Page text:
Frank


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#74 freestar8n

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Posted 19 August 2020 - 03:22 AM

Just to add to how wrong that position is, here is some work done by this guy named Roland.

 

https://www.astrobin...6uf7/C/?nc=user

I'm a big fan of going for long exposures if you can, limited by saturation, but in most practical imaging situations I would not go 60 minutes because there would be loss of yield and fewer frames to dither and reject via stacking.

 

I'm not sure the intent of that comparison - but I expect people will use it as a very general and conclusive example - and I think that's unfortunate.

 

The camera used is a qsi683 which is spec'd at 8e read noise - and this is a narrowband image at f/6 so it is a good situation where read noise is a big factor and pushes subexposures longer.  But if the sensor instead had 1.5e read noise this would be very different.

 

There is no indication of any dithering done or how the stacking/rejection was done in the 10m exposures - and that is a big omission.  If the sensor has pattern noise that is not completely removed by calibration then you know the single exposure image has zero chance or reducing it, whereas the stacked exposure can - but only if it is dithered.

 

So in the year 2020 I hope people can keep track of these basic competing issues.  Long exposure is good but watch out for clipping - and make sure you have enough dithered frames that the stacking can reduce pattern noise in the stack.  There is no need to worry about anything optimal - and you most certainly shouldn't expect a big gain going all the way to 1 hour exposures with a low read noise camera.  But some people seem to think 20s is optimal - and it likely isn't unless you have clipping.  And going from 5m to 10m may have a noticeable benefit - or it may not.  But the basic underlying competing factors aren't that hard to keep in mind.

 

No matter what - I hope people don't conclude from this that in a very general sense - 1 hour exposures are inherently a big win.  My 8300 sensor had more like 12e read noise, so long exposures were a benefit.  But with a 1600 the situation is very different.

 

Frank

 

addendum:  And there is zero reason the stacked image should have higher fwhm.  That implies a problem in the stacking/alignment or a change in seeing conditions.


Edited by freestar8n, 19 August 2020 - 03:30 AM.

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#75 ChrisWhite

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Posted 19 August 2020 - 09:29 AM

This thread is going several directions - but for comparing these two systems specifically in terms of exposure time - it's important to distinguish optical speed from etendue and from pixel etendue.  When you use two different sensors that only differ in physical size, but the pixel size is the same, you know that the optical speed is the same (f/10) and the pixel etendue is the same - if the pixels are also the same size.  But the etendue of the overall system will be larger due to the larger sensor.  It will have greater "optical throughput" with the larger sensor.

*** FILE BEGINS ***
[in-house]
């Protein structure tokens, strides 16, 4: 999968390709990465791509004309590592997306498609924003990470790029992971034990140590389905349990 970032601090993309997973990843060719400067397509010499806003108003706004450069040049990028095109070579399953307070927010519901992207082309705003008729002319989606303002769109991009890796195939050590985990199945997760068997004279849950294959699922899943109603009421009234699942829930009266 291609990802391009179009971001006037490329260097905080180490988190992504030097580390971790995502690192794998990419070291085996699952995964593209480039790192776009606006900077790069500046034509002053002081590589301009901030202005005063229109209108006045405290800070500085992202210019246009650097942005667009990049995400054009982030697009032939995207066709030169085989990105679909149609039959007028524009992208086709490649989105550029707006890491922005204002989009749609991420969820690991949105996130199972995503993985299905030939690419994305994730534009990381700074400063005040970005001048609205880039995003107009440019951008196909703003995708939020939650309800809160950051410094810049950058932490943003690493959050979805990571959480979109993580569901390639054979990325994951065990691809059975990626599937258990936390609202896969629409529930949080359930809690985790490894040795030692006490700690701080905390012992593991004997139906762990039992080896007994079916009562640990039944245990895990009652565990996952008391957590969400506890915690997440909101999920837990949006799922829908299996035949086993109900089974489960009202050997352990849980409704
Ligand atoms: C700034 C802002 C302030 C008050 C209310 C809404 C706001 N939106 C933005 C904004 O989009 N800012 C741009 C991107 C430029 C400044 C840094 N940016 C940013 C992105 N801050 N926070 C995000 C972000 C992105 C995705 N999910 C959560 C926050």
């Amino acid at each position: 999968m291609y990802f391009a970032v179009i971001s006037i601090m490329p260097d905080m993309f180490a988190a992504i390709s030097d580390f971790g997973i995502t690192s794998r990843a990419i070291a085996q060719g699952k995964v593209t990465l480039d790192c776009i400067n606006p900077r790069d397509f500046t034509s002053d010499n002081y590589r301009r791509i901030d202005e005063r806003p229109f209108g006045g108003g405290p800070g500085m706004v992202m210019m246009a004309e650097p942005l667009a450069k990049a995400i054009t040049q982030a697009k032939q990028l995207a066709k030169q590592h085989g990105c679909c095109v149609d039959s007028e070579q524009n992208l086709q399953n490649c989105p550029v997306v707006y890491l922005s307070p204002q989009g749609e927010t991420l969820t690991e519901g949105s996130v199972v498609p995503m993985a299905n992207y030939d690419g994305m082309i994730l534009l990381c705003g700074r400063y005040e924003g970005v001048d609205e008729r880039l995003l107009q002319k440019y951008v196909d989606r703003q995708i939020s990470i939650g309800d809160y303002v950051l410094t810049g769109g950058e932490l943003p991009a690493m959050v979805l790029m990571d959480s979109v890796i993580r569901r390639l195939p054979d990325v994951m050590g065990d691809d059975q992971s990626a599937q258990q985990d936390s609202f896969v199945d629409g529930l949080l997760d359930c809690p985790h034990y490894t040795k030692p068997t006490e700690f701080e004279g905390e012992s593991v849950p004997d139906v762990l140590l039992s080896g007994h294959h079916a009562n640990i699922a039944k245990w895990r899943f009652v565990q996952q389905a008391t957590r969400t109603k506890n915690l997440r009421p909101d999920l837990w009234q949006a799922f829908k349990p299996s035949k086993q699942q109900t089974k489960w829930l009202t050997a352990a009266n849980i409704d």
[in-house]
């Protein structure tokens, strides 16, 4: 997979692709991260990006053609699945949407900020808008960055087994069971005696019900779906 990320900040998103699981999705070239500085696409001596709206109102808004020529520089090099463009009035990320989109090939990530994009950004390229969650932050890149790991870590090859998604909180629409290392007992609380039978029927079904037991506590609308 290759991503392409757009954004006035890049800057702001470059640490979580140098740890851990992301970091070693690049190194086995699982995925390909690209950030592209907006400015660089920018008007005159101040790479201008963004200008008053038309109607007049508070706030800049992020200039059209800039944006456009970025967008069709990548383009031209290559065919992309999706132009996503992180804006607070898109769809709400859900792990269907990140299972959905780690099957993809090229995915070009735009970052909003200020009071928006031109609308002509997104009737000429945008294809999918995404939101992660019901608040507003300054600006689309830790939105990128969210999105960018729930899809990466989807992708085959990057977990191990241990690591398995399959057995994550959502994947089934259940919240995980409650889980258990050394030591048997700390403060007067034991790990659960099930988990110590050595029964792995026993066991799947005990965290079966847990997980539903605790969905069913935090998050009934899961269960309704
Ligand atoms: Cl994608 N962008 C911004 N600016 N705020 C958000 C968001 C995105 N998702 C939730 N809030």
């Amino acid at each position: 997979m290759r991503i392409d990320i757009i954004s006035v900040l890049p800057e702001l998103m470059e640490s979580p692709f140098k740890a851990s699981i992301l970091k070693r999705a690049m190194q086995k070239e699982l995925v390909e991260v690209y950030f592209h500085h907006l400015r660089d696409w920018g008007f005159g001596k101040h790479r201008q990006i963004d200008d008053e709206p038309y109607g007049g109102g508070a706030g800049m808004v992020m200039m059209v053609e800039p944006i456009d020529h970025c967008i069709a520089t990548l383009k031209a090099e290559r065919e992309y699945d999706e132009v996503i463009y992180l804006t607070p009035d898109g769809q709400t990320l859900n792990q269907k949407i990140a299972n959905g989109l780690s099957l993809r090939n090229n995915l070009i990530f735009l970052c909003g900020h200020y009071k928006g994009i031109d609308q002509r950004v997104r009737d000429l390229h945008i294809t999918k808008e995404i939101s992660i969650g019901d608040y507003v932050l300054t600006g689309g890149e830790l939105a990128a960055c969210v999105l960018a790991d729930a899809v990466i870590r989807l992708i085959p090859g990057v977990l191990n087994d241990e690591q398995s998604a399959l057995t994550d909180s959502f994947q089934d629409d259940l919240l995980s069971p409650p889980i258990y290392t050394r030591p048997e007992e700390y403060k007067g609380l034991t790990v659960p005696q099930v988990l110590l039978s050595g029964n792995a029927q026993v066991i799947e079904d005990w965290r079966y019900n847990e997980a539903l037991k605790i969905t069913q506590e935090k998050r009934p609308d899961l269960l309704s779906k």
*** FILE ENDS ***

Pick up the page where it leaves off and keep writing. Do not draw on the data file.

But that doesn't directly translate to exposure time unless you view images from the sensors at the same physical size on the monitor - in which case the galaxy would appear smaller with the larger sensor.  By making it smaller you are effectively concentrating the signal as seen by your eye - but if you compared the images on the same pixel scale there would be no difference - theoretically.

 

And if you went ahead and cropped the larger image it would be identical to the 1600 - if all those parameters are the same.

 

There may be a slight QE difference - but that is small compared to going from f/10 to f/5 or something.

 

Frank

Frank,

 

I believe that most of the time when people are talking about Entendue on here they are talking about pixel entendue not sensor entendue.  Most of the basic calculations that I have used dont have any input for sensor size, just pixel size.  In the contest of discussing overall "speed" (or whatever we want to label it) of a system with respect to integration time pixel entendue is really the only relevant part of the discussion... is this accurate?

 

Regarding QE, that has a huge impact on Entendue calculation.   If a theorized 2600mono sensor has the same QE as the 6200 (being the same sensor tech) it might have around 90% QE.  Compare that to the ASI 1600 which has a QE of 60%, that alone would make the 2600 sensor 1.5x "faster" would it not?  That seems very significant to me.  (Pixel size is almost identical between the two cameras).

 

Thoughts?